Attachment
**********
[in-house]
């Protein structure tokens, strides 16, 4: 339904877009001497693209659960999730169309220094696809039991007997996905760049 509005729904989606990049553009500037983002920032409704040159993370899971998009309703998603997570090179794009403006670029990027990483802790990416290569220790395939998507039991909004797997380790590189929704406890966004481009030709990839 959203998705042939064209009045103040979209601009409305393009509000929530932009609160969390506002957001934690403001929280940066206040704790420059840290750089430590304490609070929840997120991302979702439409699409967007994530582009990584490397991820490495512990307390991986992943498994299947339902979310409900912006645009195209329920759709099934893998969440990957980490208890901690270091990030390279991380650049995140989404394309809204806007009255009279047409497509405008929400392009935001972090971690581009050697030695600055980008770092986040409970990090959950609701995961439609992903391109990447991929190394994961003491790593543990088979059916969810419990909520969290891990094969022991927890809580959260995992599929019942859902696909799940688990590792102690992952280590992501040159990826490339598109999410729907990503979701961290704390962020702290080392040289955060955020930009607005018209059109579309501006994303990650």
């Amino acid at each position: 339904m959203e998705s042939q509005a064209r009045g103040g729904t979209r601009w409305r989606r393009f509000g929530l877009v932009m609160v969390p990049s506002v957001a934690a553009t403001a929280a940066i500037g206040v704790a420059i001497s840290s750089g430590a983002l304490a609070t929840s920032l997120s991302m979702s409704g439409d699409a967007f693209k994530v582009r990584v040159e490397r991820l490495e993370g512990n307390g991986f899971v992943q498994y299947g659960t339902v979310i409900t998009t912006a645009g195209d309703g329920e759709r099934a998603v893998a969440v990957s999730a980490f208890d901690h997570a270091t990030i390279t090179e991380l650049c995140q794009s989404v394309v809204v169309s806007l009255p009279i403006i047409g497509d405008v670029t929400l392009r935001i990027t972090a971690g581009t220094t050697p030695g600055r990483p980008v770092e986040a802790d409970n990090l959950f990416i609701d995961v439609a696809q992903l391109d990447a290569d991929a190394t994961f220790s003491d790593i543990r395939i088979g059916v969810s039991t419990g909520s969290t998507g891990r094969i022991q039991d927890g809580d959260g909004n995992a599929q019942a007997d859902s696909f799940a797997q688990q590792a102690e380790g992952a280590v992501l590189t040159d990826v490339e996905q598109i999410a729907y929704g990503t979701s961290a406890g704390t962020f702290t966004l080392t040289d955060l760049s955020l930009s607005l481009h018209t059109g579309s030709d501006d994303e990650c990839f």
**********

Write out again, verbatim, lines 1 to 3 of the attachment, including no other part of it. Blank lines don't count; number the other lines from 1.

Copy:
[in-house]
């Protein structure tokens, strides 16, 4: 339904877009001497693209659960999730169309220094696809039991007997996905760049 509005729904989606990049553009500037983002920032409704040159993370899971998009309703998603997570090179794009403006670029990027990483802790990416290569220790395939998507039991909004797997380790590189929704406890966004481009030709990839 959203998705042939064209009045103040979209601009409305393009509000929530932009609160969390506002957001934690403001929280940066206040704790420059840290750089430590304490609070929840997120991302979702439409699409967007994530582009990584490397991820490495512990307390991986992943498994299947339902979310409900912006645009195209329920759709099934893998969440990957980490208890901690270091990030390279991380650049995140989404394309809204806007009255009279047409497509405008929400392009935001972090971690581009050697030695600055980008770092986040409970990090959950609701995961439609992903391109990447991929190394994961003491790593543990088979059916969810419990909520969290891990094969022991927890809580959260995992599929019942859902696909799940688990590792102690992952280590992501040159990826490339598109999410729907990503979701961290704390962020702290080392040289955060955020930009607005018209059109579309501006994303990650």
């Amino acid at each position: 339904m959203e998705s042939q509005a064209r009045g103040g729904t979209r601009w409305r989606r393009f509000g929530l877009v932009m609160v969390p990049s506002v957001a934690a553009t403001a929280a940066i500037g206040v704790a420059i001497s840290s750089g430590a983002l304490a609070t929840s920032l997120s991302m979702s409704g439409d699409a967007f693209k994530v582009r990584v040159e490397r991820l490495e993370g512990n307390g991986f899971v992943q498994y299947g659960t339902v979310i409900t998009t912006a645009g195209d309703g329920e759709r099934a998603v893998a969440v990957s999730a980490f208890d901690h997570a270091t990030i390279t090179e991380l650049c995140q794009s989404v394309v809204v169309s806007l009255p009279i403006i047409g497509d405008v670029t929400l392009r935001i990027t972090a971690g581009t220094t050697p030695g600055r990483p980008v770092e986040a802790d409970n990090l959950f990416i609701d995961v439609a696809q992903l391109d990447a290569d991929a190394t994961f220790s003491d790593i543990r395939i088979g059916v969810s039991t419990g909520s969290t998507g891990r094969i022991q039991d927890g809580d959260g909004n995992a599929q019942a007997d859902s696909f799940a797997q688990q590792a102690e380790g992952a280590v992501l590189t040159d990826v490339e996905q598109i999410a729907y929704g990503t979701s961290a406890g704390t962020f702290t966004l080392t040289d955060l760049s955020l930009s607005l481009h018209t059109g579309s030709d501006d994303e990650c990839f």